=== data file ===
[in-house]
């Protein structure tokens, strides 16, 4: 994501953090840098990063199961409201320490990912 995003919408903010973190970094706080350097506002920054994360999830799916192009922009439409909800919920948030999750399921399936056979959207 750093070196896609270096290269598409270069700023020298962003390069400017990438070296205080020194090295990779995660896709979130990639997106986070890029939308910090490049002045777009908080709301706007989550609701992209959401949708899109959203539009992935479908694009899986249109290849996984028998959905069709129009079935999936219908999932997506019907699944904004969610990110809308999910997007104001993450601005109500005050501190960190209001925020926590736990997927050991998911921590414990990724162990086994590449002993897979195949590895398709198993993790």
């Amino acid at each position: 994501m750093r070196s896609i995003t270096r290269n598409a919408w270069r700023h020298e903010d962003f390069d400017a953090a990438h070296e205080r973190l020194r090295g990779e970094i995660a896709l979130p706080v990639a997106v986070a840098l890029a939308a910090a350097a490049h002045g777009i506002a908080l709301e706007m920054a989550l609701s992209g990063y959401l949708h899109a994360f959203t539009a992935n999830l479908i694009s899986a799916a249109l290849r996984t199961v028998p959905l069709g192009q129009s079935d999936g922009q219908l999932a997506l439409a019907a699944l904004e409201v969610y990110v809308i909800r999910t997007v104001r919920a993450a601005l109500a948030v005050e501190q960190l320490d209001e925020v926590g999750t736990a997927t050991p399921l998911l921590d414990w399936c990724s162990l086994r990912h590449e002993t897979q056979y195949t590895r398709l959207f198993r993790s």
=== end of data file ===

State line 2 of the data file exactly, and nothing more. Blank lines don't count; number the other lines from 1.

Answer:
């Protein structure tokens, strides 16, 4: 994501953090840098990063199961409201320490990912 995003919408903010973190970094706080350097506002920054994360999830799916192009922009439409909800919920948030999750399921399936056979959207 750093070196896609270096290269598409270069700023020298962003390069400017990438070296205080020194090295990779995660896709979130990639997106986070890029939308910090490049002045777009908080709301706007989550609701992209959401949708899109959203539009992935479908694009899986249109290849996984028998959905069709129009079935999936219908999932997506019907699944904004969610990110809308999910997007104001993450601005109500005050501190960190209001925020926590736990997927050991998911921590414990990724162990086994590449002993897979195949590895398709198993993790």